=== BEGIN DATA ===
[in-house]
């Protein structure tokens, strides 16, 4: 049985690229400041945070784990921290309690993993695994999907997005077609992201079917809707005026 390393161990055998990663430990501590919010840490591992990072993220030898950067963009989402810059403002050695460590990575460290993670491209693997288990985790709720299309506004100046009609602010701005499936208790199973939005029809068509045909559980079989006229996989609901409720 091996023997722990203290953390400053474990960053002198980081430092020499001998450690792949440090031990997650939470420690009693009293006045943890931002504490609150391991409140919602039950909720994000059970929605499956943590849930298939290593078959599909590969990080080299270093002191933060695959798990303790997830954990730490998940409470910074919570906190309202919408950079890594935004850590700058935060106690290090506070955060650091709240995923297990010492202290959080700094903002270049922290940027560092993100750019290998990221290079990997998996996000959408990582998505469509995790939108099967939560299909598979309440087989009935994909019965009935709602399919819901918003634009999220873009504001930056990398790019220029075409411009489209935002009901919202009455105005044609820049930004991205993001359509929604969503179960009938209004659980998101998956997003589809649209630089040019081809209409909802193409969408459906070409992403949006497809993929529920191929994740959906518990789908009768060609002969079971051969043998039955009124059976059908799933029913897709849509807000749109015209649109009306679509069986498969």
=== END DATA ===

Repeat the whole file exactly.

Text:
[in-house]
């Protein structure tokens, strides 16, 4: 049985690229400041945070784990921290309690993993695994999907997005077609992201079917809707005026 390393161990055998990663430990501590919010840490591992990072993220030898950067963009989402810059403002050695460590990575460290993670491209693997288990985790709720299309506004100046009609602010701005499936208790199973939005029809068509045909559980079989006229996989609901409720 091996023997722990203290953390400053474990960053002198980081430092020499001998450690792949440090031990997650939470420690009693009293006045943890931002504490609150391991409140919602039950909720994000059970929605499956943590849930298939290593078959599909590969990080080299270093002191933060695959798990303790997830954990730490998940409470910074919570906190309202919408950079890594935004850590700058935060106690290090506070955060650091709240995923297990010492202290959080700094903002270049922290940027560092993100750019290998990221290079990997998996996000959408990582998505469509995790939108099967939560299909598979309440087989009935994909019965009935709602399919819901918003634009999220873009504001930056990398790019220029075409411009489209935002009901919202009455105005044609820049930004991205993001359509929604969503179960009938209004659980998101998956997003589809649209630089040019081809209409909802193409969408459906070409992403949006497809993929529920191929994740959906518990789908009768060609002969079971051969043998039955009124059976059908799933029913897709849509807000749109015209649109009306679509069986498969």